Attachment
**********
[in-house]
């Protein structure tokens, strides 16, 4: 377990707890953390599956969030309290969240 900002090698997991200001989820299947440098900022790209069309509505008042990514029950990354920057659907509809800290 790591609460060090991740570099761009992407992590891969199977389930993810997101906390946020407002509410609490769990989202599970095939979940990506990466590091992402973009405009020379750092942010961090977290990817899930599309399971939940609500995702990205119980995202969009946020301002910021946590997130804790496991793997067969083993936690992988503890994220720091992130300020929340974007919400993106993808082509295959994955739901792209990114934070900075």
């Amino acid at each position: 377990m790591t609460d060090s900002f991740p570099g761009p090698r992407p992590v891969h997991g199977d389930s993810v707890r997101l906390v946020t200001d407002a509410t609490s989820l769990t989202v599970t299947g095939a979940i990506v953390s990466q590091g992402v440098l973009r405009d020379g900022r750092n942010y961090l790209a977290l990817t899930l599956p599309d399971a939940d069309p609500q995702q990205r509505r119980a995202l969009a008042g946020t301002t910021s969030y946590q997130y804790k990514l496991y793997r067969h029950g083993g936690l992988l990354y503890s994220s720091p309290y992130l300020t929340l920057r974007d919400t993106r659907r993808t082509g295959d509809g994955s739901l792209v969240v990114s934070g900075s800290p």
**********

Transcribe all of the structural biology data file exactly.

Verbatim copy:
[in-house]
């Protein structure tokens, strides 16, 4: 377990707890953390599956969030309290969240 900002090698997991200001989820299947440098900022790209069309509505008042990514029950990354920057659907509809800290 790591609460060090991740570099761009992407992590891969199977389930993810997101906390946020407002509410609490769990989202599970095939979940990506990466590091992402973009405009020379750092942010961090977290990817899930599309399971939940609500995702990205119980995202969009946020301002910021946590997130804790496991793997067969083993936690992988503890994220720091992130300020929340974007919400993106993808082509295959994955739901792209990114934070900075």
């Amino acid at each position: 377990m790591t609460d060090s900002f991740p570099g761009p090698r992407p992590v891969h997991g199977d389930s993810v707890r997101l906390v946020t200001d407002a509410t609490s989820l769990t989202v599970t299947g095939a979940i990506v953390s990466q590091g992402v440098l973009r405009d020379g900022r750092n942010y961090l790209a977290l990817t899930l599956p599309d399971a939940d069309p609500q995702q990205r509505r119980a995202l969009a008042g946020t301002t910021s969030y946590q997130y804790k990514l496991y793997r067969h029950g083993g936690l992988l990354y503890s994220s720091p309290y992130l300020t929340l920057r974007d919400t993106r659907r993808t082509g295959d509809g994955s739901l792209v969240v990114s934070g900075s800290p």